Meanwhile, the Federal Navy Blockade Strategy Board recommended to Navy Secretary Gideon Welles that the navy purchase old vessels weighing at least 250 tons each, load them with heavy stones, and sink these “stone fleets” to block southern waterways.

The idea was based on Confederates who had sunk four hulks in Charleston’s Main Ship Channel on January 11, after the merchant vessel Star of the West tried provisioning Fort Sumter. The Board justified the plan by reiterating the importance of cutting off Confederate shipping. Welles approved, and 7,500 tons of stone filled 25 whaling vessels, to be manned by specially recruited captains, seamen, and mates.

The Board also proposed dividing the Atlantic Blockading Squadron into a North and South Atlantic Squadron, with the division between North and South Carolina.

Confederate Privateering and Federal Reprisal

As C.S.S. Sumter threatened Federal shipping and the Federal blockade threatened Confederate commerce, Confederate privateers operated along the Atlantic coast. The most prominent vessel was Jefferson Davis, which seized the brig John Welsh and the merchant schooner Enchantress off southern Delaware. The Confederates seized five crewmen and $13,000 worth of cargo. This became a national story due to the Federal government’s strong opposition to Confederate privateering on the high seas.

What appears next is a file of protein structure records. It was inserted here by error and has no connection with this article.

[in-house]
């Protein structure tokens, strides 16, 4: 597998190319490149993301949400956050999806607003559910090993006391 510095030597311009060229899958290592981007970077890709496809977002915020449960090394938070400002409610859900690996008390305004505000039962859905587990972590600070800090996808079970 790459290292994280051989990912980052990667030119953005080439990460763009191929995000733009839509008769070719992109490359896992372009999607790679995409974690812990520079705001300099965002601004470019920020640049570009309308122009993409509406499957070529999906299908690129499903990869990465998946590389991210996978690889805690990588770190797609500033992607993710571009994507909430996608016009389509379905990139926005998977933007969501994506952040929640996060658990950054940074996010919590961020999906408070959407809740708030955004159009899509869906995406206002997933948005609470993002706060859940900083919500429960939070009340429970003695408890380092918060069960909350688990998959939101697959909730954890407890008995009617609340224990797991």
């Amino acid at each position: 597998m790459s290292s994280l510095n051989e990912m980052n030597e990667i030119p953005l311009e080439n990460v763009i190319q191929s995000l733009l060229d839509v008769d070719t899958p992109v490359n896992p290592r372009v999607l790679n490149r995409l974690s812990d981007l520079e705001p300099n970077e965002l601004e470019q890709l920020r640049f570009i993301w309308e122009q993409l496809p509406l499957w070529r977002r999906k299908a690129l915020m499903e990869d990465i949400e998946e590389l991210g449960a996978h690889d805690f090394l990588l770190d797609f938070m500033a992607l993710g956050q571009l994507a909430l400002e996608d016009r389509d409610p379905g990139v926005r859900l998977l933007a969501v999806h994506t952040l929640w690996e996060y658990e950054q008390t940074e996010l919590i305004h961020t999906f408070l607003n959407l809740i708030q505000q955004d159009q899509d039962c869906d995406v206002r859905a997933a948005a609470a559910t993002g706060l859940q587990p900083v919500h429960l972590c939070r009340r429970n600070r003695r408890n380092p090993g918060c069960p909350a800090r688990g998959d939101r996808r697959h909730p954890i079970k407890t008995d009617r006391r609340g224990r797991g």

A little over two weeks later, U.S.S. Albatross captured the newly Confederate-manned Enchantress off Hatteras Inlet, North Carolina. Enchantress was brought to North Carolina, and the Confederates were placed in irons and transported to the Philadelphia Navy Yard to face prosecution for piracy.

On July 7, Jefferson Davis moved northward and seized the schooner S.J. Waring some 150 miles off Sandy Hook, New Jersey. The Confederates transferred Waring’s charts, supplies, and quadrant to Davis, along with Waring Captain Francis Smith, two mates, and two seamen. They left two seamen, a passenger, and a black steward named William Tilghman aboard Waring, along with five unarmed crew members from Davis. Waring’s new Confederate captain ordered the U.S. flag lowered, shredded, and sewn into a Confederate flag. Tilghman vowed revenge for this insult.